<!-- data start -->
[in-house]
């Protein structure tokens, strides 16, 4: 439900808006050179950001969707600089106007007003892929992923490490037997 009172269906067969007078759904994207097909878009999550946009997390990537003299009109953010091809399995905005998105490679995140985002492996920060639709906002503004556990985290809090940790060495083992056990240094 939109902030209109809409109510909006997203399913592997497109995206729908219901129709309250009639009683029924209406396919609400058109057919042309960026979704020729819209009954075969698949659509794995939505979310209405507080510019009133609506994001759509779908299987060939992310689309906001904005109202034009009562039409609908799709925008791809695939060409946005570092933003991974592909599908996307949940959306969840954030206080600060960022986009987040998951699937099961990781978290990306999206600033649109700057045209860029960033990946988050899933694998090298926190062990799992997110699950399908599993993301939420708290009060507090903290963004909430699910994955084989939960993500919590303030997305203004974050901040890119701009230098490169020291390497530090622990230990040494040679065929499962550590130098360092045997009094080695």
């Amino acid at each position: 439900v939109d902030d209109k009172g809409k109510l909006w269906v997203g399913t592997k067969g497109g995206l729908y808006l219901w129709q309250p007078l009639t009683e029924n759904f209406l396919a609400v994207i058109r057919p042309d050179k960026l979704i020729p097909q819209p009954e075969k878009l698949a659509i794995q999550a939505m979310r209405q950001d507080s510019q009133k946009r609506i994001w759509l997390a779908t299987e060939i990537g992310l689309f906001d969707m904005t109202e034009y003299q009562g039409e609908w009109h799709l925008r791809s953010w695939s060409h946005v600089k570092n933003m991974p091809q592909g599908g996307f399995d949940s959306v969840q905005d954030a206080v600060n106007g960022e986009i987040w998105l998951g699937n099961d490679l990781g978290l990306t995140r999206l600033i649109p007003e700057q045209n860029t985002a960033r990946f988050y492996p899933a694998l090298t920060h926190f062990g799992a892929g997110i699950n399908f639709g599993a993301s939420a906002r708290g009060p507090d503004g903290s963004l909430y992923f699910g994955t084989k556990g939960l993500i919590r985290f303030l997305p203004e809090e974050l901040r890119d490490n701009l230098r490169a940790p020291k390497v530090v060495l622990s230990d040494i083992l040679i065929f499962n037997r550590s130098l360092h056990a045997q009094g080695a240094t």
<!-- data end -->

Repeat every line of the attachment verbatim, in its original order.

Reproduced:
[in-house]
């Protein structure tokens, strides 16, 4: 439900808006050179950001969707600089106007007003892929992923490490037997 009172269906067969007078759904994207097909878009999550946009997390990537003299009109953010091809399995905005998105490679995140985002492996920060639709906002503004556990985290809090940790060495083992056990240094 939109902030209109809409109510909006997203399913592997497109995206729908219901129709309250009639009683029924209406396919609400058109057919042309960026979704020729819209009954075969698949659509794995939505979310209405507080510019009133609506994001759509779908299987060939992310689309906001904005109202034009009562039409609908799709925008791809695939060409946005570092933003991974592909599908996307949940959306969840954030206080600060960022986009987040998951699937099961990781978290990306999206600033649109700057045209860029960033990946988050899933694998090298926190062990799992997110699950399908599993993301939420708290009060507090903290963004909430699910994955084989939960993500919590303030997305203004974050901040890119701009230098490169020291390497530090622990230990040494040679065929499962550590130098360092045997009094080695």
């Amino acid at each position: 439900v939109d902030d209109k009172g809409k109510l909006w269906v997203g399913t592997k067969g497109g995206l729908y808006l219901w129709q309250p007078l009639t009683e029924n759904f209406l396919a609400v994207i058109r057919p042309d050179k960026l979704i020729p097909q819209p009954e075969k878009l698949a659509i794995q999550a939505m979310r209405q950001d507080s510019q009133k946009r609506i994001w759509l997390a779908t299987e060939i990537g992310l689309f906001d969707m904005t109202e034009y003299q009562g039409e609908w009109h799709l925008r791809s953010w695939s060409h946005v600089k570092n933003m991974p091809q592909g599908g996307f399995d949940s959306v969840q905005d954030a206080v600060n106007g960022e986009i987040w998105l998951g699937n099961d490679l990781g978290l990306t995140r999206l600033i649109p007003e700057q045209n860029t985002a960033r990946f988050y492996p899933a694998l090298t920060h926190f062990g799992a892929g997110i699950n399908f639709g599993a993301s939420a906002r708290g009060p507090d503004g903290s963004l909430y992923f699910g994955t084989k556990g939960l993500i919590r985290f303030l997305p203004e809090e974050l901040r890119d490490n701009l230098r490169a940790p020291k390497v530090v060495l622990s230990d040494i083992l040679i065929f499962n037997r550590s130098l360092h056990a045997q009094g080695a240094t």